Donations for relief near $1 billion
NEW YORK — Donations for the Hurricane Katrina relief effort are flowing into charities at an unprecedented rate.
As of Friday, Americans had contributed about $923 million to charities, according to the agencies. Two weeks after the hurricane, the response had reached $867.3 million, dwarfing the outpouring for past disasters: In the two weeks after the Sept. 11 attacks, donations totaled $558 million, while Americans donated $406 million for victims of last year's Asian tsunami over the same period of time, according to a tally by the Chronicle of Philanthropy, a publication in Washington, D.C., that covers charities.
Far ahead of the pack in the Katrina disaster is the American Red Cross, which has raised more than $670 million, including $12 million collected by its Greater New York chapter. The Salvation Army has raised $94.4 million, while the Humane Society of the United States has taken in $16 million to rescue animals.
Many charities have held telethons, including the "Shelter From the Storm" benefit concert Sept. 9, and sent mass e-mails to regular donors. The Red Cross disaster-fund phone number has been plastered on television screens during baseball games. Celebrities have contributed millions toward relief efforts. Large corporations have donated items including diapers and bottled water.
The Bush-Clinton Katrina Fund, headed by former Presidents Bush and Clinton, has collected about $100 million, including $23 million from Wal-Mart, according to Clinton aide Will Edgar.
Charities that respond to disasters immediately, such as the Red Cross and Salvation Army, have set up hundreds of shelters and dished out millions of meals.
But Habitat for Humanity International, which in the United States has raised more than $10 million for Katrina victims, plans to start building houses only when areas are determined to be safe and secure.
The United Way of America, where officials say they haven't had time to tally donations, is focused on helping people who have lost everything start over. "Many people are out of work and need to be completely retrained to do something else," spokeswoman Sheila Consaul said.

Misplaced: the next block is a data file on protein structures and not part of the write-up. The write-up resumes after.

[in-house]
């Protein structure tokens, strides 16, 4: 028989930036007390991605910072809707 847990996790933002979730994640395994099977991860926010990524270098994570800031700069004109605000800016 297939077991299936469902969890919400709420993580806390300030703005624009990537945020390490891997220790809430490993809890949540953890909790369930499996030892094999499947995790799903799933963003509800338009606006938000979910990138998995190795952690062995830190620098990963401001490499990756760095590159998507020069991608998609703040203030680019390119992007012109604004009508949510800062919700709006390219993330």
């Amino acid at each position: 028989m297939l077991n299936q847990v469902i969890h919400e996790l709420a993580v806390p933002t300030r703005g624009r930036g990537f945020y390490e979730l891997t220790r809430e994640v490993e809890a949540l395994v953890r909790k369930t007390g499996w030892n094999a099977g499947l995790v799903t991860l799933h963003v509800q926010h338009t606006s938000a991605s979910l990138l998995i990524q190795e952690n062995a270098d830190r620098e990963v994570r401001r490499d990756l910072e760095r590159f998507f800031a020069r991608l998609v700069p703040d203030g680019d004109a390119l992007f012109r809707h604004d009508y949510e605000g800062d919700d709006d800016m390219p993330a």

The National Association for the Advancement of Colored People, based in Baltimore, has raised nearly $1 million and has dispatched staff members and volunteers to help victims find jobs, homes, food and medical care.
"There are a lot of African Americans in that region of the country," said John White, the NAACP's director of communications. "We pay particular attention to these communities because historically aid doesn't get into those communities right away."
Bush approval rating
slips in Gallup poll
WASHINGTON — President Bush's national address on the recovery from Hurricane Katrina failed to halt a slide in his approval ratings, a USA Today/CNN/Gallup poll found.
Forty percent of U.S. adults said they approve of the way Bush is handling his job as president and 58 percent disapprove in the poll taken Sept. 16-18, the three days after Bush's speech from downtown New Orleans. That compares with 45 percent who said they approve in a survey taken over the three days before the address, according to data released by the three organizations.
The poll also indicates increased cynicism about the recovery effort, with 56 percent saying Bush is taking steps to help hurricane victims for political reasons rather than because he "sincerely cares" about those affected.
In a sign of trouble for Bush's agenda, 54 percent said the recovery, estimated to cost $200 billion, should be paid for by cutting spending on the Iraq war. Fifteen percent of Americans say the government should increase the budget deficit to pay the cost and 17 percent called for raising taxes. Six percent say the administration should cut spending for domestic programs, as Bush's advisers and some Republican lawmakers say must be done.
The latest poll was based on telephone interviews with 818 adults. It has a margin of error of plus or minus 4 percentage points.
Superdome might be
saved after all
NEW ORLEANS — Cancel the wrecking ball. The Superdome might be salvageable after all.
A second inspection over the weekend revealed that damage to the 30-year-old stadium wasn't as bad as first thought, said Doug Thornton, regional vice president of SMG, the company that manages the Superdome.
Thornton initially feared the landmark facility might need to be gutted completely because of damage from Hurricane Katrina and thousands of storm victims who sought shelter there after the storm passed.
"I'm a little more encouraged after walking through it a second time," Thornton said.
The bad news is the adjacent New Orleans Arena, also managed by SMG, appears to be in worse shape than originally believed. Thornton said the building suffered extensive water damage on its south side, and Harrah's Courtside Club and the hardwood basketball court were destroyed.
Hurricane Katrina death tolls reported by state and local officials as of yesterday:
Telephone threats: A Biloxi, Miss., man frustrated by the recovery effort was arrested early Sunday on federal charges of threatening to bomb disaster-relief agencies. Billy Wayne Livingston, aka Billy Wayne Demochett, 39, is accused of making interstate telephone threats to the American Red Cross, the Federal Emergency Management Agency and Keesler Air Force Base.
Jobs for evacuees: Louisiana yesterday launched a federally funded program to temporarily hire up to 10,000 evacuees to work on the recovery effort.
Compiled from Newday,
Newhouse News Service, Bloomberg News
and Knight Ridder Newspapers
Copyright © 2005 The Seattle Times Company